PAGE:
|Give Peace A Chance. - John Lennon and Paul McCartney|
No. 188, 4 October 1994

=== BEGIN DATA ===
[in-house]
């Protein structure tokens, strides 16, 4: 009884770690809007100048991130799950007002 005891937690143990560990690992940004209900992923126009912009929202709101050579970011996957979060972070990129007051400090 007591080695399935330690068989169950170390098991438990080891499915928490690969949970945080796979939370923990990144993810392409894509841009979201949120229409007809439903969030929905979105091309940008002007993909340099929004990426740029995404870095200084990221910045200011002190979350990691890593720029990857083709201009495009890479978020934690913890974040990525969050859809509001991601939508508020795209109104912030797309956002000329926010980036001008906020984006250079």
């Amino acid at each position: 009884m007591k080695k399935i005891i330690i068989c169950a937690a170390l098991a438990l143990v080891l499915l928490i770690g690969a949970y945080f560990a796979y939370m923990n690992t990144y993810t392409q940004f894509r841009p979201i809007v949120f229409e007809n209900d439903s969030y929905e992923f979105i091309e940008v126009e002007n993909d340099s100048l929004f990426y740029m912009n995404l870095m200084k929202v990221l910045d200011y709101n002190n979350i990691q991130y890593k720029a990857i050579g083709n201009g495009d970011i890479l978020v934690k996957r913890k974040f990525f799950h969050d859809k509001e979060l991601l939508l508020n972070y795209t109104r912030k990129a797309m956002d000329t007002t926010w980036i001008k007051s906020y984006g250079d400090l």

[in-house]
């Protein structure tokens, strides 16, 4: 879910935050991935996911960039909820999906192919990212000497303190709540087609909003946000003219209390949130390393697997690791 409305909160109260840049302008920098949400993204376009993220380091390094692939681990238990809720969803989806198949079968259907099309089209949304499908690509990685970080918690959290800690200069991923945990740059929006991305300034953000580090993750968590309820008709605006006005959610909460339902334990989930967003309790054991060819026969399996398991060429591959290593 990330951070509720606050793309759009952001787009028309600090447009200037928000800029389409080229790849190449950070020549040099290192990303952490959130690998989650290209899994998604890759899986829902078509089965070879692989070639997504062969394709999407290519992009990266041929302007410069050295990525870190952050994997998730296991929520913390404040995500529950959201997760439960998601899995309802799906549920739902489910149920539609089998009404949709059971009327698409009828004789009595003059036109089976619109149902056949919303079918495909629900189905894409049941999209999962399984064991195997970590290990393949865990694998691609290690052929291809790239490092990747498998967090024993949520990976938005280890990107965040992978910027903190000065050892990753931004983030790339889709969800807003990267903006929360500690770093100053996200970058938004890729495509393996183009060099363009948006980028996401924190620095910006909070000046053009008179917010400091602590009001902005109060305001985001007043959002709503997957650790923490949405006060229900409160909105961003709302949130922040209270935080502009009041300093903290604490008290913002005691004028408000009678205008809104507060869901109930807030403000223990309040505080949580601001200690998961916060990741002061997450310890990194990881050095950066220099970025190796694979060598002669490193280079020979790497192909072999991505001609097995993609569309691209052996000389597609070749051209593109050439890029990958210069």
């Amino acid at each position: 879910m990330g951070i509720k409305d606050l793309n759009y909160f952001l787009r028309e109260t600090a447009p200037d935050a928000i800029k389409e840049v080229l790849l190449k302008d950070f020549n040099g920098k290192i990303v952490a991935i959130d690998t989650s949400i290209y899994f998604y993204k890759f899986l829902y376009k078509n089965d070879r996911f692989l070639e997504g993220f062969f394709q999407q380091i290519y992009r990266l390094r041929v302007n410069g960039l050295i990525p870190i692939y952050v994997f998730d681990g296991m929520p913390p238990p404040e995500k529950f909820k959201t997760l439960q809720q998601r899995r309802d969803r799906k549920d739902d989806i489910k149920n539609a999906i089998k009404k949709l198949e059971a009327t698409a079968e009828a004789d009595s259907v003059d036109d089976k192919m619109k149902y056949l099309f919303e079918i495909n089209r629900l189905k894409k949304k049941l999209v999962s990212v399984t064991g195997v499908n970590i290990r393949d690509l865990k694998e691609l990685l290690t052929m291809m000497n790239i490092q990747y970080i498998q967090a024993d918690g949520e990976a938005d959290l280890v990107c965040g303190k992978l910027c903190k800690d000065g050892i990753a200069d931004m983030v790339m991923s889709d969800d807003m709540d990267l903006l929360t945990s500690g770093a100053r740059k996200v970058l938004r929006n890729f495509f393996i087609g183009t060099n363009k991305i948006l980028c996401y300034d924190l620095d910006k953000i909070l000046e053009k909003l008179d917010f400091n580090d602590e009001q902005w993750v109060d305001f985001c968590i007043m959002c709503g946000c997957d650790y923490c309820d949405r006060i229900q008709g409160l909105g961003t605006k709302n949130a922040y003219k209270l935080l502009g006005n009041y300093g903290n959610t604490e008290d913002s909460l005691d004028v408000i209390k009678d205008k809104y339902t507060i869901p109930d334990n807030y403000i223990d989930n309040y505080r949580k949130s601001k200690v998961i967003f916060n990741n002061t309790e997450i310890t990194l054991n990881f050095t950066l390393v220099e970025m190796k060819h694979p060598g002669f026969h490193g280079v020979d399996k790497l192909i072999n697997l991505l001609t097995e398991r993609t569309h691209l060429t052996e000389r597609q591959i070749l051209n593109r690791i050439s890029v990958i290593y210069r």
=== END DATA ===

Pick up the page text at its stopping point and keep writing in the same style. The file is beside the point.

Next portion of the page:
RUSSIA CHECHNYA ROUNDUP. Military helicopters attacked the Chechen village of Kalinovsky on 2 October, killing one person, according to Russian and Western agencies citing the Chechen National Information Department. A Russian Defense Ministry spokesman denied any involvement. A similar helicopter attack was launched on 3 October against a military post outside Grozny. In an interview given to ITAR-TASS on 2 October, Chechen President Dzhokhar Dudaev stated that a detailed plan to defend Chechnya's independence had been adopted by the Chechen Security Council the previous day. He denied the existence of a political opposition in Chechnya and laid the blame for the ongoing standoff on the Russian leadership. On 3 October, ITAR-TASS reported that Chechen Foreign Minister Shambeddin Yusef had sent a message to Turkish President Suleyman Demirel requesting help in defending Chechnya's independence. -- Liz Fuller, RFE/RL Inc. COMMUNISTS MAY JOIN THE GOVERNMENT, FILATOV SAYS. Interviewed by Interfax on 2 October, the leader of the Russian Communist Party, Gennadii Zyuganov, denied having discussed the possibility that his party might participate in a coalition government under current Prime Minister Viktor Chernomyrdin. The interview was occasioned by a flood of speculation in the Russian media over a statement by Sergei Filatov, the powerful head of the Presidential Administration. Filatov had told a news conference the previous day that representatives of the parliamentary opposition, including some Communists, "may" be included in the government. (The final decision as to who would enter the government, Filatov added, would be determined by the candidates' qualifications, rather than by their political affiliation.) Zyuganov, in turn, told Interfax that he had indeed met Chernomyrdin recently but added that they had discussed "other" (unspecified) matters, not the formation of a coalition government. -- Julia Wishnevsky, RFE/RL Inc. BOTH SIDES COMMEMORATE VICTIMS OF OCTOBER 1993 CONFLICT. The anniversary of the bloody clashes between President Boris Yeltsin's administration and supporters of the Russian parliament on 3 and 4 October 1993 were marked by both sides with religious services on Sunday, 2 October. On 2 and 3 October the communist and ultranationalist opposition also held rallies, which were attended by a few thousand supporters. Demonstrators carried portraits of those killed by OMON riot police or shot in the course of the tank fire on the parliament building, as well as anti-government and anti-Semitic slogans. Addressing the crowd, former Vice President Aleksandr Rutskoi and other prominent hard-line politicians opined that the Yeltsin regime was doomed. Activists collected signatures for early presidential elections. For their part, Yeltsin's supporters, led by former Deputy Prime Minister Egor Gaidar, held a conference in Moscow on 3 October to commemorate the victims of the previous year's events. Outside the conference rooms, Gaidar told Russian TV's "Vesti" that he had acted correctly on the night of 3-4 October in calling on unarmed Muscovites to resist the mob opposing Yeltsin. Had no civilians arrived to defend democracy, Gaidar explained, the army would not have defended it either. -- Julia Wishnevsky, RFE/RL Inc. RUSSIAN AGENCIES REFUTE ILLEGAL ARMS SALE CHARGE. In a joint statement published by Interfax on 30 September, the Russian Defense Ministry and the Federal Counterintelligence Service (FSK) denied a recent German report that armaments and military equipment from Russian troops in Germany had been sold illegally to Serbia and other countries. The statement called the charge a "rough invention" of a "provocative character." It had appeared in the 25 September issue of the German weekly Bild am Sonntag, and gave Bernd Schmidbauer, an aide to Chancellor Helmut Kohl, as its source. The Russian statement said that Schmidbauer had subsequently told FSK Director Sergei Stepashin by telephone that neither he nor the German intelligence agencies had any such information. -- Doug Clarke, RFE/RL Inc. US FEARS FLOOD OF IMPORTED RUSSIAN GUNS. US State Department spokesman Mike McCurry said on 3 October that some 250 US firms had asked for permission to import 7.6 million rifles and pistols and more than 7 billion rounds of ammunition from Russia and other countries of the former Soviet Union. Reuters quoted McCurry as saying the trade could be worth more than $1 billion. Only 18,000 weapons were imported from the CIS in 1993. McCurry said the State Department was recommending that the Treasury Department deny approval for these imports while studies were carried out to see what had spurred such growth in the market. He denied a report that American firms would be allowed to import Russian arms as "compensation" for Russia's decision to halt arms sales to Iran. -- Doug Clarke, RFE/RL Inc. RUSSIA WOULD NOT RULE OUT ARMS SALES TO IRAQ. In a report issued by ITAR-TASS on 3 October, a high-ranking but unnamed official in the Russian Foreign Ministry was quoted as saying that Russia could not rule out selling military hardware to Iraq again once the UN sanctions were lifted. The diplomat said that "our conscience is clear" regarding the weapons used by Iraq in the Gulf War, noting that even the Scud tactical missiles had been modernized by Western experts. He said arms might be provided "strictly on a selective basis," including equipment such as spare parts and defensive weapons. -- Doug Clarke, RFE/RL Inc. OFFICIAL GLUM ON DEFENSE INDUSTRY PROSPECTS. State Defense Industry Committee First Deputy Chairman Yurii Glybin told Interfax on 29 September that Russia's defense industries needed over $20 billion in foreign investments to recover but Western investors were showing little interest in helping them. Glybin had just attended an international conference on conversion. He contended that short-sighted government policies had brought the defense industries to the brink of total collapse. As an example, he pointed to St. Petersburg's Kirov Works, which once produced tanks but now have to manufacture kitchen utensils and plumbing equipment to survive. -- Doug Clarke, RFE/RL Inc. CHURKIN NAMED AMBASSADOR TO BELGIUM. On 3 October ITAR-TASS reported that Russian President Boris Yeltsin had appointed Deputy Foreign Minister Vitalii Churkin ambassador to Belgium. Russian Foreign Ministry sources said that in his new role Churkin will represent Russia's interests to NATO, the European Union, and other international organizations. Churkin will lose his Foreign Ministry post and role as special envoy to the former Yugoslavia. Foreign Ministry official Aleksei Nikiforov is touted as the likeliest candidate to succeed Churkin as Russia's representative in the international "contact group" on Bosnia and Herzegovina. -- Stan Markotich, RFE/RL Inc. TRANSCAUCASIA AND CENTRAL ASIA STATE OF EMERGENCY IMPOSED IN AZERBAIJAN. Azerbaijani President Heidar Aliev imposed a 60-day state of emergency in Baku on 3 October after a group of some 70 renegade OMON troops led by deputy Interior Minister Rovshan Dzhavadov took Prosecutor-General Ali Omarov hostage on 2 October to protest the arrest of three OMON members in connection with the shooting in Baku on 29 September of two senior officials, Russian and Western agencies reported. Dzhavadov also reportedly demanded the resignation of Omarov and of the parliament speaker and minister of internal affairs, and the convening of an emergency parliamentary session. Omarov was released on 3 October following an exchange of gunfire between OMON and government troops. In an address on Azerbaijani TV, Aliev characterized the hostage-taking as a coup attempt by forces intent on destabilizing the situation in Azerbaijan. -- Liz Fuller, RFE/RL Inc. PARLIAMENTARY ELECTION DATE SET IN KYRGYZSTAN. Kyrgyzstan's President Askar Akaev announced on 29 September that planned elections for the country's first post-independence parliament will be held on 24 December, Interfax reported on 30 September. An earlier decree issued by Akaev had announced that elections would be held before the end of 1994 but did not give an exact date. A referendum is to be held on 22 October to decide the future of the parliament; Akaev wants a bicameral legislature, with one chamber consisting of professional lawmakers. The constitution prescribes a Soviet-style legislature that meets only for short periods. -- Bess Brown, RFE/RL Inc. PRESSURE ON KYRGYZ OPPOSITION. An official of the Bishkek Humanities University, Timur Stamkulov, told an RL correspondent on 30 September that he had been detained by National Security (formerly KGB) officers who had questioned him for several hours and offered him 3,000 som for information on the university rector, Tursunbek Turgunaliev, who also heads Kyrgyzstan's Free Democratic Party. Stamkulov managed to escape his captors and told his story to local journalists as well as to the RL correspondent; it appeared in the 3 October issue of Vechernyi Bishkek. The Free Democratic Party is one of the oldest and most prominent of the opposition groups in Kyrgyzstan. -- Bess Brown, RFE/RL Inc. CENTRAL AND EASTERN EUROPE MECIAR SCORES DECISIVE VICTORY IN SLOVAK ELECTIONS. Slovak media report that in elections held on 30 September and 1 October, seven groups passed the 5% hurdle needed to gain representation in the Slovak parliament. The winner was former Premier Vladimir Meciar's Movement for a Democratic Slovakia, whose coalition with the tiny Peasant Party won 34.96% of the vote, significantly higher than all recent opinion polls suggested. The Common Choice coalition (composed of four left-wing parties) came a distant second with 10.41%, which was much lower than expected. The three-party Hungarian coalition followed with 10.18%, the Christian Democratic Movement with 10.08%, the Democratic Union with 8.57%, the Association of Slovak Workers with 7.34%, and the Slovak National Party with 5.4%. The Democratic Party failed to gain entry into the parliament, winning only 3.42% of the vote. According to preliminary results, the MDS, together with its previous partner, the SNP, won 69 seats in the 150-strong parliament, while the current coalition government, together with the Hungarian parties, won 68. Turnout among Slovakia's 3,876,555 eligible voters was 75.65%. -- Sharon Fisher, RFE/RL Inc. DISCUSSIONS ON NEW SLOVAK GOVERNMENT BEGIN. President Michal Kovac is to meet with party leaders on 4 October for discussions on forming a new coalition government. Since both the MDS and the current coalition government failed to gain an overall majority, they are now dependent on the support of the far-left Association of Slovak Workers to form a government. But in a 2 October Slovak Television discussion, ASW Chairman Jan Luptak said his party preferred to remain in opposition. While there have been calls for creating a broad coalition consisting of the MDS, Common Choice, the Christian Democratic Movement, and the Democratic Union, the last three are unlikely to accept Meciar as premier--a condition stipulated by the MDS. A split within Common Choice's largest party, the Party of the Democratic Left, remains a possibility, and the leftist-oriented faction might support an MDS-SNP cabinet, which would likely give Meciar a slim parliamentary majority. -- Sharon Fisher, RFE/RL Inc. MECIAR BARRED FROM VOTING ON FIRST DAY. Although international observers did not note any major irregularities in the Slovak elections, it was reported that election lists in many precincts were incomplete. Voters not on the lists were turned away and prevented from voting. Meciar was among those in the Bratislava constituency who were turned away from the polling station on 30 September. Slovak Television reported the incident and quoted an MDS statement calling it "an attempt to manipulate the parliamentary elections." The Slovak Election Commission, as well as several political parties, later called the television report "a violation of the election law," which bans media campaigns during voting. The commission resolved the problem of unlisted voters on the evening of 30 September by allowing them to participate if they met other requirements laid down by the election law. Meciar was able to cast his ballot on 1 October. Analysts say the television report may have influenced a significant number of undecided voters to support Meciar. -- Sharon Fisher, RFE/RL Inc. SUNKEN ESTONIAN FERRY FILMED. An investigation team from Finland, Sweden, and Estonia released at a press conference in Turku, Finland, on 3 October the preliminary findings from viewing 16 hours of video pictures of the sunken ferry "Estonia," Western agencies report. The footage showed that the forward bow visor of the ferry was fully separated from the ship and that the inrushing water caused the sinking. The team said it could not yet explain what had caused the visor to break off. It added that there were 137 survivors and about 810 persons still missing. Only 100 bodies have been recovered to date. The report prompted five Scandinavian shipping companies to order the permanent sealing of the front visors of their ferries, allowing the loading and unloading of vehicles only through stern or side doors. -- Saulius Girnius, RFE/RL Inc. UN MEDIATORS SAY SERBIA HAS CLOSED ITS BORDER TO BOSNIA. The BBC reported on 4 October that UN officials have certified that Belgrade has cut off traffic to Bosnian Serb territory. This paves the way for a partial lifting of sanctions against Serbia-Montenegro on a 100-day trial basis. In recent weeks, however, The New York Times, the Christian Science Monitor, and the Frankfurter Allgemeine Zeitung have all reported massive cross-border traffic, usually in the form of helicopter flights at night. The BBC broadcast quoted experts as asking whether the approximately 140 monitors, who have been on the job for less than a month, are really in a position to confirm that the border is truly closed. Former US State Department official George Kenney added that there are merely "tactical differences" between Belgrade and Pale and that Serbia will support the Bosnian Serbs with troops if the Bosnian Serbs' military position becomes difficult. -- Patrick Moore, RFE/RL Inc. SERBS SHELL MOSTAR. Bosnian Serbs renewed shelling Herzegovina's major city after more than a year of letting the Croats and Muslims compete for control in the area, Reuters reported on 3 October. One UN source said the Serbs had been "sitting in the mountains and waiting for the outcome of the semi-finals." Mostar and the Neretva valley, which leads down to the Adriatic, are claimed but not fully controlled by the Serbs, who badly want an outlet to the sea. Reuters reported the previous day on the Serbian propaganda war aimed at destabilizing the Muslim-Croatian federation. News agencies noted on 3 October, moreover, that the Serbs had not made good on their pledge to allow UN relief convoys to pass through their territory, although the picture remains somewhat confused. Reuters added that the Serbs now demand a role in running Sarajevo airport. Finally, AFP reported on how French UN peace-keepers prevented 300 Bosnian government troops from crossing a demilitarized zone on Mt. Bjelasnica, near Sarajevo, during the night of 2-3 October. -- Patrick Moore, RFE/RL Inc. PERRY WANTS TOUGHER POLICY ON AIR STRIKES. International media reported on 3 October that US Secretary of Defense William Perry has called for clearer, tougher guidelines from the UN to enable NATO to strike Bosnian Serb targets. Reuters quoted him as saying that "it is important to maintain pressure on the Bosnian Serbs [through] a robust program of air strikes." He wants action against multiple targets and with little or no warning. When asked whether tougher policies could be expected, however, UN diplomat Yasushi Akashi said: "I cannot comment on that." NATO countries with peace-keepers on the ground are also reluctant to tighten the policy on air strikes. But The Economist on 1 October quoted Perry as saying that NATO air strikes should prevent the Serbs "from taking advantage of their heavy-weapons advantage on the ground." -- Patrick Moore, RFE/RL Inc. WALESA APPEALS FOR SOLIDARITY SUPPORT. Speaking at Solidarity's national convention on 2 October, President Lech Walesa appealed for the union's support in the 1995 presidential election by proposing the formation of a "proreformist federation." He noted that such a federation would unite the union with other right-wing groups under his leadership and would be capable of defeating the" post-communist" government coalition. The delegates applauded Walesa's criticism of the left-wing government but stopped short of endorsing his proposal for a federation. Solidarity chairman Marian Krzaklewski told Gazeta Wyborcza on 3 October that the union would not enter into any "federation" with other political groups and would refrain from directly endorsing individual presidential candidates. Walesa aides told Gazeta Wyborcza on 4 October that the president plans to criticize the government in a major public address scheduled for the very near future. -- Jan de Weydenthal, RFE/RL Inc. POLISH PREMIER TO APPROVE PRIVATIZATION PROGRAM. Prime Minister Waldemar Pawlak announced on Polish Television on 2 October that he would approve the mass privatization of industrial enterprises. The privatization program--prepared by the former government of Hanna Suchocka and partly implemented in 1993--foresees the gradual privatization of 460 state enterprises through the establishment of National Investment Funds, to be administered by both Western financial institutions and Polish managers. In order to launch the program, Pawlak has to sign off on the release of some 100 enterprises for privatization, which he refrained from doing for months. The premier told the nationwide audience that the delay was prompted by his distrust of "foreign firms," which "do not bring their own capital but will have the right to manage [Polish] enterprises." Faced with widespread criticism in the media and attacks by various political groups, Pawlak promised that the government would discuss the matter "very soon." If the government accepts the program, he would give his approval, he noted. -- Jan de Weydenthal, RFE/RL Inc. COMMEMORATION OF 1989 EXODUS OF EAST GERMANS FROM PRAGUE. A plaque was unveiled at the German Embassy in Prague on 30 September to mark the fifth anniversary of the exodus to the West of thousands of East Germans who had taken refuge at the embassy. CTK reported that German Foreign Minister Klaus Kinkel and his predecessor, Hans-Dietrich Genscher, attended the ceremony. Kinkel said the exodus by train to West Germany showed Gustav Husak and Erich Honecker, the communist leaders in Czechoslovakia and East Germany, that people living in the East badly wanted freedom and self-determination. -- Jiri Pehe, RFE/RL Inc. HUNGARIAN CONSTITUTION CHANGED IN OPPOSITION'S ABSENCE. MTI reported on 30 September that deputies from all four opposition parties walked out when voting began on a constitutional amendment to voting procedures for local elections. But the ruling Socialists and Free Democrats, who have a parliamentary majority exceeding two-thirds, voted to change the constitution. This was the first time since the 1990 democratic changes in Hungary that a constitutional amendment was passed in the absence of the opposition parties. Spokesmen from the four opposition parties claimed that while the amendment will simplify procedures for local elections, it will also improve the election chances of incumbent left-of-center mayors, who were first elected in 1990. The Smallholders' Party, in particular, objected to the amendment, saying it came only weeks before the elections. The parliamentary parties met on 3 October with President Arpad Goncz, who urged a compromise but rejected opposition pleas to send the law back to parliament. Goncz also announced that new local elections will take place on 11 December. -- Karoly Okolicsanyi, RFE/RL Inc. HUNGARIAN GOVERNMENT POSTPONES ENERGY PRICE HIKES. The Hungarian cabinet has postponed increasing the price of electricity and natural gas, MTI reports. It was originally planned that a 30% increase would be introduced incrementally. But MTI reports that the hike will take place in one step sometime next year. -- Karoly Okolicsanyi, RFE/RL Inc. ROMANIAN DIPLOMATIC ACTIVITY. Foreign Minister Teodor Melescanu and Viorel Hrebenciuc, secretary-general of the government and coordinator of the National Minorities Council, received separately on 3 October a delegation from the European Union. Talks focused on European integration, possible cooperation projects, Hungarian-Romanian ties, and relations with the national minorities, Rompres and Radio Bucharest reported the same day. Also on 3 October, Melescanu received Ives Berthlot, executive secretary of the UN Economic Commission for Europe. -- Michael Shafir, RFE/RL Inc. CRACKS IN THE ROMANIAN OPPOSITION. The Party of Civic Alliance said in a statement broadcast by Radio Bucharest on 30 September that the Democratic Convention of Romania's decision to suspend the Social Democratic Party's membership in the alliance for 30 days was "unstatutory." It also warned against the danger of creating within the DCR a "personality cult" of its president, Emil Constantinescu. The PCA had voted the previous day against the decision, which was taken following a letter sent by Sergiu Cunescu of the SDP to the DCR leadership. Cunescu criticized Constantinescu and the decision-making process in the alliance. He also said the decision to suspend his party was "childish, full of inaccurate accusations and anti-democratic." -- Michael Shafir, RFE/RL Inc. ROMANIAN NATIONALIST PARTY CRITICIZES FOREIGN MINISTER. The Party of Romanian National Unity criticized Foreign Minister Teodor Melescanu on 30 September for speaking out against a letter from Romanian parliamentarians protesting the appointment of Alfred Moses as US ambassador to Bucharest. Ioan Gavra, the deputy chairman of the PRNU, told an RFE/RL correspondent in Bucharest that Melescanu had gone "far beyond" his jurisdiction and made "unconstitutional remarks." Melescanu had called the PRNU initiative to send the letter "irresponsible." Gavra said the foreign minister had "no right to comment on lawmakers' opinions" and added that President Ion Iliescu was wrong to link the letter with an attempt to undermine his meeting with US President Bill Clinton. -- Michael Shafir, RFE/RL Inc. THREE WORKERS DIE IN ROMANIAN STEEL PLANT BLAST. Three workers were killed and four injured in an explosion at the country's largest steel plant, which caused the release of a stream of liquid crude iron, Radio Bucharest reported on 30 September. Government spokesman Ioan Rosca was quoted by RFE/RL's correspondent in Bucharest as saying the same day that there was still an "immense and uncontrolled" stream of crude iron at the Galati steel plant. Rosca said investigations were hampered by excessive temperatures and the cause of the accident has not yet been identified. He added that the steel company hopes it will not have to close the whole plant. -- Michael Shafir, RFE/RL Inc. ROMANIA RESTRICTS ENTRIES FROM INDIA; CHOLERA UPDATE. The Romanian Health Ministry is to demand proof that anyone arriving by plane from India has spent at least six days in quarantine as a precautionary measure to stop the spread of pneumonic plague, Romanian Television announced on 2 October. Minister of Health Iulian Mincu was quoted the same day as saying there were now 24 confirmed cholera cases in the country and 42 suspected cases. The minister said no suspected cholera cases have been reported in the last four days. -- Michael Shafir, RFE/RL Inc. MOLDOVA "DOTTING THE I'S" ON ROMANIA. Dumitru Diacov, chairman of the Moldovan Parliament's Foreign Relations Commission, said the misconception that Moldova had to be treated "almost like a part of Romania" had helped delay Moldova's international recognition and admission to European institutions, ITAR-TASS reported on 30 September. Moldova's Agrarian parliamentary majority, however, has "dotted the i's" regarding relations with Romania," Diacov said. "The world must know that Moldova has firmly chosen independent statehood," he added. -- Vladimir Socor, RFE/RL Inc. SOCIALIST PARTY AHEAD IN BULGARIA? An opinion poll conducted by Bulgaria's National Center for Social Opinion Studies suggests the Socialist Party would win half the parliamentary seats if early elections were held under the current electoral law. The poll, released to the press on 29 September, shows that the Socialists would win 24.6% of the vote and the Union of Democratic Forces 17.8%. The director of the polling organization told a press conference in Sofia on 29 September that "if the small parties which do not pass the 4% barrier necessary for gaining seats in the parliament are ruled out, as current electoral law stipulates, the votes for the Socialists in the parliament would amount to 50.4% or 120 seats." -- Jiri Pehe, RFE/RL Inc. FURTHER WAGE INCREASES IN ALBANIA. Tirana intends to increase the wages of federal employees by 10%, Gazeta Shqiptare reports. This follows a 30% increase in January, which largely benefited higher income earners. The latest increase, however, is aimed at offsetting the erosion of real income by inflation among the country's lower earners. The average monthly wage for federal employees in Albania is 4,204 lek and the minimal wage 2,400 lek (84 lek to one US dollar). Wages in the police force have increased most steeply, from 1,776 lek in 1992 to 5,420 lek in 1993. Gazeta Shqiptare comments that, despite repeated increases, wages have not kept pace with inflation and that more raises will be necessary. -- Louis Zanga, RFE/RL Inc. UKRAINE TAKES ANTI-PLAGUE STEPS. Interfax and Reuters reported on 3 October that all 101 passengers on a Ukrainian airliner have been quarantined for a six-day period for fear that they may have come in contact with plague victims in India. The aircraft, on a scheduled flight from New Delhi, was re-routed from Kiev airport to a military base about 130 kilometers west of the Ukrainian capital. Indian officials insist that the plague is being brought under control and have remarked that all passengers and crew on the Ukrainian craft have been issued a clean bill of health. Ukrainian health officials, however, have stated that given the recent cases of cholera in the country, they do not want to take any chances with a possible plague epidemic. Reuters also reports that Ukraine has banned flights to India and requested the Ukrainian embassy in New Delhi to "find [Ukrainian] nationals and send them home for observation." -- Stan Markotich, RFE/RL Inc. LITHUANIAN PREMIER IN ISRAEL. Accompanied by Lithuania's culture, justice, and defense ministers, Algirdas Slezevicius arrived in Israel on 2 October for a four-day visit. Slezevicius and his Israeli counterpart, Yitzhak Rabin, signed a cultural and scientific cooperation agreement, Radio Lithuania and Western agencies reported on 3 October. At a press conference, the Lithu-anian premier apologized for the Nazi persecution of Jews in Lithuania and said his country would seek the extradition of 87-year-old Aleksandras Lileikis, who has been accused by the US Justice Department of signing death warrants for 40,000 Lithuanian Jews. Slezevicius will also meet with President Ezar Weizman and leading Knesset officials. -- Saulius Girnius, RFE/RL Inc. LATVIAN PRESIDENT WANTS "NEW RELATIONS" WITH RUSSIA. Returning to Riga on 3 October after attending the UN General Assembly, Guntis Ulmanis said Russia must recognize Latvia's occupation by the USSR so that the issue can be laid to rest and new relations established between Moscow and Riga, Diena and Interfax reported. Ulmanis emphasized that Latvia did not demand any material compensation from Russia. He said "the moral aspect is more important: it would be sufficient if the two countries gave a general assessment to what happened and started to build good-neighborly relations without mutual accusations." Ulmanis said Russian President Boris Yeltsin's visit to Latvia next spring would be the first step toward opening a new chapter in Latvian-Russian relations. -- Dzintra Bungs, RFE/RL Inc. [As of 1200 CET] (Compiled by Jan Cleave and Penny Morvant) The RFE/RL DAILY REPORT, produced by the RFE/RL Research Institute (a division of Radio Free Europe/Radio Liberty, Inc.) with the assistance of the RFE/RL News and Current Affairs Division, is available through electronic mail by subscribing to RFERL-L at LISTSERV@UBVM.CC.BUFFALO.EDU. This report is also available by postal mail, as are the other publications of the Institute, and by fax. 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